Program 2 of Morphoses showcased a variety of choreographers, with works by Wheeldon opening and closing the performance. The highlight for me was Morphoses, one of Wheeldon’s signature pieces, originally choreographed for NYCB in 2002. Wendy Whelan and Craig Hall were completely in touch with one another as they moved effortlessly from one unthinkable shape to the next. I had seen this piece performed at NYCB a few times, but this time I was particularly struck by the fluidity of the dancers as they “morphed”. Near the beginning of the ballet, the four dancers hold hands as they flex or arch their backs and use different levels to form twisted shapes and knots. The continuous movement of this part of the piece was amazing, and reminded me of those hypnotic screensavers of a three-dimensional box that changes shapes and colors. Sterling Hyltin replaced Ashley Bouder, and although she performed remarkably well, there were a few moments of strain in the partnering with Edwaard Liang. Overall, the combination of sophisticated dancers and remarkable choreography was superb.
Liang’s Vicisstude, which was also on Program 1, was even more enjoyable after the second viewing. The pas de deux gave both dancers the opportunity to showcase their strengths: for Maria Kowroski, her beautiful, long lines and expressive upper body, and for Tyler Angle, his grace, superb partnering ability, and excellent jump.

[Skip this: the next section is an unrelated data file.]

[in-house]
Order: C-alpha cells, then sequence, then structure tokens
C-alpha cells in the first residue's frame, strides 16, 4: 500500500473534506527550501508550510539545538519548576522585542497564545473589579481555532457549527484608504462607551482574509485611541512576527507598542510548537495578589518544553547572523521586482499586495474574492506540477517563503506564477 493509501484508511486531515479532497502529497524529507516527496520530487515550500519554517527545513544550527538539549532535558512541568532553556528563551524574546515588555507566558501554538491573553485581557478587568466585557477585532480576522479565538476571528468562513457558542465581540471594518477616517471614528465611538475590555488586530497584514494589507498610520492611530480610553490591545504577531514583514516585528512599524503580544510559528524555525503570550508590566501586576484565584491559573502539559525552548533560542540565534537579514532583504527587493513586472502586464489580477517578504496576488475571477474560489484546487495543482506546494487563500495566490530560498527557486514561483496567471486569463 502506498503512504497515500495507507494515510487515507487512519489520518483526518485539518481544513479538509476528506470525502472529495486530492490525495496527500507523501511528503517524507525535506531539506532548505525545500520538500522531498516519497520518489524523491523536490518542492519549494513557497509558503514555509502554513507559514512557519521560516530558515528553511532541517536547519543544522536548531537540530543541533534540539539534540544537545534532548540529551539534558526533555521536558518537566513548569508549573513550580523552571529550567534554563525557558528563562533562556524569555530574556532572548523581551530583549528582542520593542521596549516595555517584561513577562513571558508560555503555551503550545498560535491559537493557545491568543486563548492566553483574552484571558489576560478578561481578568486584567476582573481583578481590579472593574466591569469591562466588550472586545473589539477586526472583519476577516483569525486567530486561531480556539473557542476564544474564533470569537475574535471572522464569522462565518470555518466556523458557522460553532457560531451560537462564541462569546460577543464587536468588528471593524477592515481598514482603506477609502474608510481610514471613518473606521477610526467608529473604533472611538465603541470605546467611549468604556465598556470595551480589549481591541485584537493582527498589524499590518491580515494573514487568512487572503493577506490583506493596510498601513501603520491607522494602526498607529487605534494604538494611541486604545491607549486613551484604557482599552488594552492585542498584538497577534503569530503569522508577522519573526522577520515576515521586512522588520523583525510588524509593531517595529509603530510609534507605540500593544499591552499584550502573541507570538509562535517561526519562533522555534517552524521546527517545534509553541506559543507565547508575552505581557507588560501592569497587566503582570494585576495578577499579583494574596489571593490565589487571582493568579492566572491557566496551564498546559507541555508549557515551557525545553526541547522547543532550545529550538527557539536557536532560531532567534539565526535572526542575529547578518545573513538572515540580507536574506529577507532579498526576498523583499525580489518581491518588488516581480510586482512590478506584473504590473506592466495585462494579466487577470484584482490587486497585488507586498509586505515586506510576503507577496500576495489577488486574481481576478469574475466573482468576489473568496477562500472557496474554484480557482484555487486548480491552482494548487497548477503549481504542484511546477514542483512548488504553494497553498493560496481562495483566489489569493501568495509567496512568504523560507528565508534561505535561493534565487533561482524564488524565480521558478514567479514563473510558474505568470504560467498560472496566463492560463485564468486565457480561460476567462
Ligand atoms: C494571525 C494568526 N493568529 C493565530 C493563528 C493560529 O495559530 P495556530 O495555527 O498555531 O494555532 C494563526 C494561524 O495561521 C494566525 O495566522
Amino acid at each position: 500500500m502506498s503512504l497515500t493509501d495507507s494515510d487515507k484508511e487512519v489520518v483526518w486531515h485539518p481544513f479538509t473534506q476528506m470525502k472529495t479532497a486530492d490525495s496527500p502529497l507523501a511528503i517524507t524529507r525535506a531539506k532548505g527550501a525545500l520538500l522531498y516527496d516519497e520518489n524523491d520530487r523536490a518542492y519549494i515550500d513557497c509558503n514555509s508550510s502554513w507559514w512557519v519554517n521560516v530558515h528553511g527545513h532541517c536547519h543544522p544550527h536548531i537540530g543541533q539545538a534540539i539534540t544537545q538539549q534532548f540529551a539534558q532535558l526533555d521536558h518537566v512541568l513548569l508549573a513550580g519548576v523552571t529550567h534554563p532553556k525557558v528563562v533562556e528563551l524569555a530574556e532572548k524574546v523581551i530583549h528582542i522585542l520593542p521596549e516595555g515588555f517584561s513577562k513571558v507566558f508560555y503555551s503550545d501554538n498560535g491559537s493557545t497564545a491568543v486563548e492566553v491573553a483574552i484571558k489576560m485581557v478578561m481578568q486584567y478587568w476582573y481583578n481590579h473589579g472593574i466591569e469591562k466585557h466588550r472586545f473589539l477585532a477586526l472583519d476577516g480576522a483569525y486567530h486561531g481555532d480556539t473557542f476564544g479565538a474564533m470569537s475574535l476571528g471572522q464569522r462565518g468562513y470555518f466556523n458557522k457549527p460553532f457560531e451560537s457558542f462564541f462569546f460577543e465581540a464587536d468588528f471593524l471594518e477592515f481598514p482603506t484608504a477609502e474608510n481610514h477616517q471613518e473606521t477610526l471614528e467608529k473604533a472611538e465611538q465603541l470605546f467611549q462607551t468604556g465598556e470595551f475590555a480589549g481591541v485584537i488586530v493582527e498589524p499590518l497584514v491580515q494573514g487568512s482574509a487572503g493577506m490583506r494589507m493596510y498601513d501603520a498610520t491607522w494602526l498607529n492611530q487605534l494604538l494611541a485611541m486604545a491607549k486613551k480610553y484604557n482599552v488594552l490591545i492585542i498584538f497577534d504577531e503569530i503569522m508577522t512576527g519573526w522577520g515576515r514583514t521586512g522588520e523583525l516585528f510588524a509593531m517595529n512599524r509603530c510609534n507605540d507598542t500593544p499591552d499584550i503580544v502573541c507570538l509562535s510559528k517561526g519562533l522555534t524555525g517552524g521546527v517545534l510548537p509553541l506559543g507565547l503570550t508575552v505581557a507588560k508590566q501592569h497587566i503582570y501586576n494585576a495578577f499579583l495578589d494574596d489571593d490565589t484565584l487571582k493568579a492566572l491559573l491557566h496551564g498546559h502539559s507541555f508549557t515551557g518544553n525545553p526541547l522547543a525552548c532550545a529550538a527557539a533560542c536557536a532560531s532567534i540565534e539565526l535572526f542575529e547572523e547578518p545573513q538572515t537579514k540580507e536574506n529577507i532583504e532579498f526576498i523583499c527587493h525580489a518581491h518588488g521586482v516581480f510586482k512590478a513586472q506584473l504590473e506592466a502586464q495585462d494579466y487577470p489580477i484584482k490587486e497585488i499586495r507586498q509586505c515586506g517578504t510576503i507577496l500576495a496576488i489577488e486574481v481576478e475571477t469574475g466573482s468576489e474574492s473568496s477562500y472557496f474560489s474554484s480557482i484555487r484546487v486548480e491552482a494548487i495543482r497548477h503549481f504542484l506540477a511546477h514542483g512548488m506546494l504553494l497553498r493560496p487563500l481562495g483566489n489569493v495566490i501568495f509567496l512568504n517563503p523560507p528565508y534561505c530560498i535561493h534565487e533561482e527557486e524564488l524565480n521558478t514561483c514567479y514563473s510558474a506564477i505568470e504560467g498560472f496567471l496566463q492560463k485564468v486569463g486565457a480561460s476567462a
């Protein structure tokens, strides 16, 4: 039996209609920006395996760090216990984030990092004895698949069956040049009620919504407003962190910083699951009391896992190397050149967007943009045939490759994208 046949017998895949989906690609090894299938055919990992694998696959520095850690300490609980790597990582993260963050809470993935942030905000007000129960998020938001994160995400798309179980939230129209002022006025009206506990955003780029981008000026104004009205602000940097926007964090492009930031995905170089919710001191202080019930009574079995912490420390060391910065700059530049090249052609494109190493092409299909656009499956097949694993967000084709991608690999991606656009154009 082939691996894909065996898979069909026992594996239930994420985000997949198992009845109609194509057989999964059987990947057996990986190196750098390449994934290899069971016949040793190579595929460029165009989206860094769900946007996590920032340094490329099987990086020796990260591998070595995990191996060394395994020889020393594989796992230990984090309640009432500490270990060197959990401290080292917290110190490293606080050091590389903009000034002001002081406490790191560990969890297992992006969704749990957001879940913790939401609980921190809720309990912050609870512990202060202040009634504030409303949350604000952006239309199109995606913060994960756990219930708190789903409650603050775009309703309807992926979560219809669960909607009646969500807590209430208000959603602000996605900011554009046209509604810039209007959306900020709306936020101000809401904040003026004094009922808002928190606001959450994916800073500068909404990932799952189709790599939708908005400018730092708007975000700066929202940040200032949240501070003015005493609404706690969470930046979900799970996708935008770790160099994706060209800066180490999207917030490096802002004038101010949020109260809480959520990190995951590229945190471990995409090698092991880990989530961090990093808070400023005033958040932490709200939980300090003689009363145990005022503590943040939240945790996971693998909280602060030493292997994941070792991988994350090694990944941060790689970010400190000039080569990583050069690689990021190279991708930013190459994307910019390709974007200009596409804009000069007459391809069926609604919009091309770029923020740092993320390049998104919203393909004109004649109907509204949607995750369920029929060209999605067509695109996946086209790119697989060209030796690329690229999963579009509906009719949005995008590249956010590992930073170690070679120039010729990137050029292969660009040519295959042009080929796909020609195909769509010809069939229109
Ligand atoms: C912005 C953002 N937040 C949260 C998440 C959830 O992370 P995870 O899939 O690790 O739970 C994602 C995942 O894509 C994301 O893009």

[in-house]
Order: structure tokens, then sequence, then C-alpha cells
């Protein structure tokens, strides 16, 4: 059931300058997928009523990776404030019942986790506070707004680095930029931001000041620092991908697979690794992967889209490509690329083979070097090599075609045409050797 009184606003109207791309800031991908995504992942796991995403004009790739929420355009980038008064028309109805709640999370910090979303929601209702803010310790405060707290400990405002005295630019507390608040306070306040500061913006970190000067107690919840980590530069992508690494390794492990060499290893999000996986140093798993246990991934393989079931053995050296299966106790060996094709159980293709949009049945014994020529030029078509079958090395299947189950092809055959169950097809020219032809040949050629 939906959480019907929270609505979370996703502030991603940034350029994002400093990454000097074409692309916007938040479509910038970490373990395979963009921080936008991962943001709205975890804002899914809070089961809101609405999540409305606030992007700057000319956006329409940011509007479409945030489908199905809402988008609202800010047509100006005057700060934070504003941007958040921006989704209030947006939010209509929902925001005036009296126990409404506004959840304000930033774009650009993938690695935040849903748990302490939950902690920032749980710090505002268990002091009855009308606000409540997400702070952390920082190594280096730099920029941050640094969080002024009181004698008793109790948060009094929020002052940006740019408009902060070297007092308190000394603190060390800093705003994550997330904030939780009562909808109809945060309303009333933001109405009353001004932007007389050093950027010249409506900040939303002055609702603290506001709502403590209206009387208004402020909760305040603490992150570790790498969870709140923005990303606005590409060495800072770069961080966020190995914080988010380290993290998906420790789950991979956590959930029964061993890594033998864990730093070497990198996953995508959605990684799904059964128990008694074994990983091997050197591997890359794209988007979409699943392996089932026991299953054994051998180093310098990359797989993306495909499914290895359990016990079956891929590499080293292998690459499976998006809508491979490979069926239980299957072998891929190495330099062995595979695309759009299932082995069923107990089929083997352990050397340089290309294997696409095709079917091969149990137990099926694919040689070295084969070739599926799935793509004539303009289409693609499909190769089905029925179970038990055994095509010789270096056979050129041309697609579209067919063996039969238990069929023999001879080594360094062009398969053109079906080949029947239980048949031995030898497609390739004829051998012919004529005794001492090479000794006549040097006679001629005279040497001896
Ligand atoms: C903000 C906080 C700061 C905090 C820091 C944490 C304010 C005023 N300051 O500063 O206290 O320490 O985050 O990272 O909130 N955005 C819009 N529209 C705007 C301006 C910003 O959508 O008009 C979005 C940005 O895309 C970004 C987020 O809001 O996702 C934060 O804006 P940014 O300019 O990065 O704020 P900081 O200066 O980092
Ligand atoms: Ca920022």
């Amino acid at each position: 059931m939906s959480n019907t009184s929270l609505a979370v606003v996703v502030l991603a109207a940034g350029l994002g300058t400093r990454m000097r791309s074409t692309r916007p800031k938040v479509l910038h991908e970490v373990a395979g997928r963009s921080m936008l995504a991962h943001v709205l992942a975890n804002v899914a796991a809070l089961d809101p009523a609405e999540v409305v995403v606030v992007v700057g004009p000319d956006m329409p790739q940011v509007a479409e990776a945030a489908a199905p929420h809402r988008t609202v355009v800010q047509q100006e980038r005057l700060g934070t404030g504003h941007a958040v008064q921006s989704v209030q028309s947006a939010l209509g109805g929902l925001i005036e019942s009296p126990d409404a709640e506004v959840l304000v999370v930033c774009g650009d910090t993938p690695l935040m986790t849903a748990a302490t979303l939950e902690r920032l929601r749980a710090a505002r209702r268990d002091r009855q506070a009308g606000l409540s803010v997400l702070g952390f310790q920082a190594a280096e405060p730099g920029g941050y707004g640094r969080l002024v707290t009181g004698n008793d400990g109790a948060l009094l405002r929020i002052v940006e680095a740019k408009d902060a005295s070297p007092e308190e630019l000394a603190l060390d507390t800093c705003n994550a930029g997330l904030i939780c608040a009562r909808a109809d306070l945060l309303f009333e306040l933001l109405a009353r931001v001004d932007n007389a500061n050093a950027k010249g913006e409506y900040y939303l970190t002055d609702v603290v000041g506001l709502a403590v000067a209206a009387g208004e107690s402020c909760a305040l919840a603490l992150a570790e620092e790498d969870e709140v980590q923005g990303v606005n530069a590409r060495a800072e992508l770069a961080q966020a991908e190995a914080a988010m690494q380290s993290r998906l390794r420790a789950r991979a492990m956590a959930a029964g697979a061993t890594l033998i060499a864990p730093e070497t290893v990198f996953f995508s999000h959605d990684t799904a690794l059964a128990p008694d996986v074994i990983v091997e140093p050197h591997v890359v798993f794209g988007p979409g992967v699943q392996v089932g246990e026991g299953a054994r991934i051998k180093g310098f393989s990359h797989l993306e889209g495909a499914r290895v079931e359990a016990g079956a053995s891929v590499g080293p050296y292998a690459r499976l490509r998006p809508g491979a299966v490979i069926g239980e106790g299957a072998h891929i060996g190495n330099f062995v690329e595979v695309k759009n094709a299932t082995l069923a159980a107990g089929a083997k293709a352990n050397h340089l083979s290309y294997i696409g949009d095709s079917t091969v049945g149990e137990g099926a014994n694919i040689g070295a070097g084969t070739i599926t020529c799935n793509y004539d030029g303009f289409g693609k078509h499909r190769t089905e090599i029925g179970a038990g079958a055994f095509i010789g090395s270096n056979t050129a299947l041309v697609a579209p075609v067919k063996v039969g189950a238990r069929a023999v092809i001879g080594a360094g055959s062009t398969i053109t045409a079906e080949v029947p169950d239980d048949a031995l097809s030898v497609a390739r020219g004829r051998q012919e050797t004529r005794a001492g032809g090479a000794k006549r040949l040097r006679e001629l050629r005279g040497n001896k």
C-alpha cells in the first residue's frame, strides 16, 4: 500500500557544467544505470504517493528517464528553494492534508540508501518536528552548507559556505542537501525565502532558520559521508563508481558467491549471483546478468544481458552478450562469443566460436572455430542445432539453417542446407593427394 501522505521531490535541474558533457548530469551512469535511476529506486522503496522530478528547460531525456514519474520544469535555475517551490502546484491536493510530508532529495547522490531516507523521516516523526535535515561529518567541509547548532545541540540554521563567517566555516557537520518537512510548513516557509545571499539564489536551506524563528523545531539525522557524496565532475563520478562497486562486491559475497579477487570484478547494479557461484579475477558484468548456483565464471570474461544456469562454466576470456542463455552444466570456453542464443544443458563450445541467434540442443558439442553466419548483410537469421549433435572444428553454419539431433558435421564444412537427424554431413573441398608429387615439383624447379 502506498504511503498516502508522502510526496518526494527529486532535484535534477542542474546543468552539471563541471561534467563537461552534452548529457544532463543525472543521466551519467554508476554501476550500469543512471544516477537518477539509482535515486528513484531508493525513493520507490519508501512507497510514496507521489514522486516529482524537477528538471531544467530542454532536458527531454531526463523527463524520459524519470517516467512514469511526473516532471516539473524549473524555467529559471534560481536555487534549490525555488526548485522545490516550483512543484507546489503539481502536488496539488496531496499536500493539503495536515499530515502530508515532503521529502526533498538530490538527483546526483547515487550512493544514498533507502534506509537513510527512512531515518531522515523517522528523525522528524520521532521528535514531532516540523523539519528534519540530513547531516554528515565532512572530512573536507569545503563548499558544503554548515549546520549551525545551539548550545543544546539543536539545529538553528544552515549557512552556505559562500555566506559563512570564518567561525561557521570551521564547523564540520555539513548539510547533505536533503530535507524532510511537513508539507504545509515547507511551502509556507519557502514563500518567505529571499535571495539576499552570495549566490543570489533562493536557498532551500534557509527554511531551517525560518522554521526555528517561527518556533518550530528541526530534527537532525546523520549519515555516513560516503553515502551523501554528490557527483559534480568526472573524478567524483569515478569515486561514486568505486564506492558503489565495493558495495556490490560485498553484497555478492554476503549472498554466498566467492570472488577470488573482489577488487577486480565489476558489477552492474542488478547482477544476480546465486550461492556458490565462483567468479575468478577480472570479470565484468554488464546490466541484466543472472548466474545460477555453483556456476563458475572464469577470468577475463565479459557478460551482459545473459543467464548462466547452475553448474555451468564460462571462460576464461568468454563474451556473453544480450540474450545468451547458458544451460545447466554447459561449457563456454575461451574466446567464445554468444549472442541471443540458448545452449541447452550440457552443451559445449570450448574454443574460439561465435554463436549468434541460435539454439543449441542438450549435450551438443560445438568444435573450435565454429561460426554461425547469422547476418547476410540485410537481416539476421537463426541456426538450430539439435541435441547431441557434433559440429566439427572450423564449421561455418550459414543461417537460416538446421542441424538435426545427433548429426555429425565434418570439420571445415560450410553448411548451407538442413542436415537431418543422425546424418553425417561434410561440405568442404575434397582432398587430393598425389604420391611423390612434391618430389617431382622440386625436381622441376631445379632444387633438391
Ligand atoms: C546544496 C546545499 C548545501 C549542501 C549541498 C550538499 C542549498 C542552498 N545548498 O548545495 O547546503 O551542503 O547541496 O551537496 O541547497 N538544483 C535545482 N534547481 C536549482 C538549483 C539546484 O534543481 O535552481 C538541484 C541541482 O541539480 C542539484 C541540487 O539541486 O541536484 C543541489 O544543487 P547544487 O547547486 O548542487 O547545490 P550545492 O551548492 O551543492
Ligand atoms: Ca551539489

Propeller and Satie Stud were two brief pieces that involved a lot of posing and not a lot of movement. I thought that both pieces lacked flow and connections from one shape or pose to the next. While Propeller certainly offered some unusual lifts, the piece seemed to be more about testing the dancers’ physical strength for shock value, rather than about incorporating these unusual lifts into an organic whole.
Slingerland Pas de Deux, choreographed by William Forsythe, was also on Program 1, but this time with Aesha Ash and Gonzalo Garcia performing. They danced with passion and lyricism, and seemed to invite the audience into their dancing. On the other hand, Wendy Whelan and Edwaard Liang performed the piece with more sharpness and precision, and they remained distanced from the audience, making the piece seem more mysterious. I liked both interpretations equally, and think it’s great to see what different dancers bring to a piece.
The performance closed with Mesmerics, a Wheeldon piece for three men and three women, with six cellists on stage playing Philip Glass. The piece involved a lot of changing pairings, with one couple exiting the stage and quickly being replaced by another. Adrian Danchig-Waring of NYCB definitely stood out because of his power, intensity, and incredibly expansive arms. He also looked more grounded than in the past, dancing with the floor rather than a few inches above it.
The expectations for Morphoses were high, perhaps too high. Rather than saying that my expectations were or weren’t met, I would say that overall I was impressed with the choreography, the balance of the programs, and the artistry and technique of the dancers. More importantly, I think the performances showed raw, emotional physicality and choreography that’s sexy, which is exactly what Wheeldon wants Morphoses to be.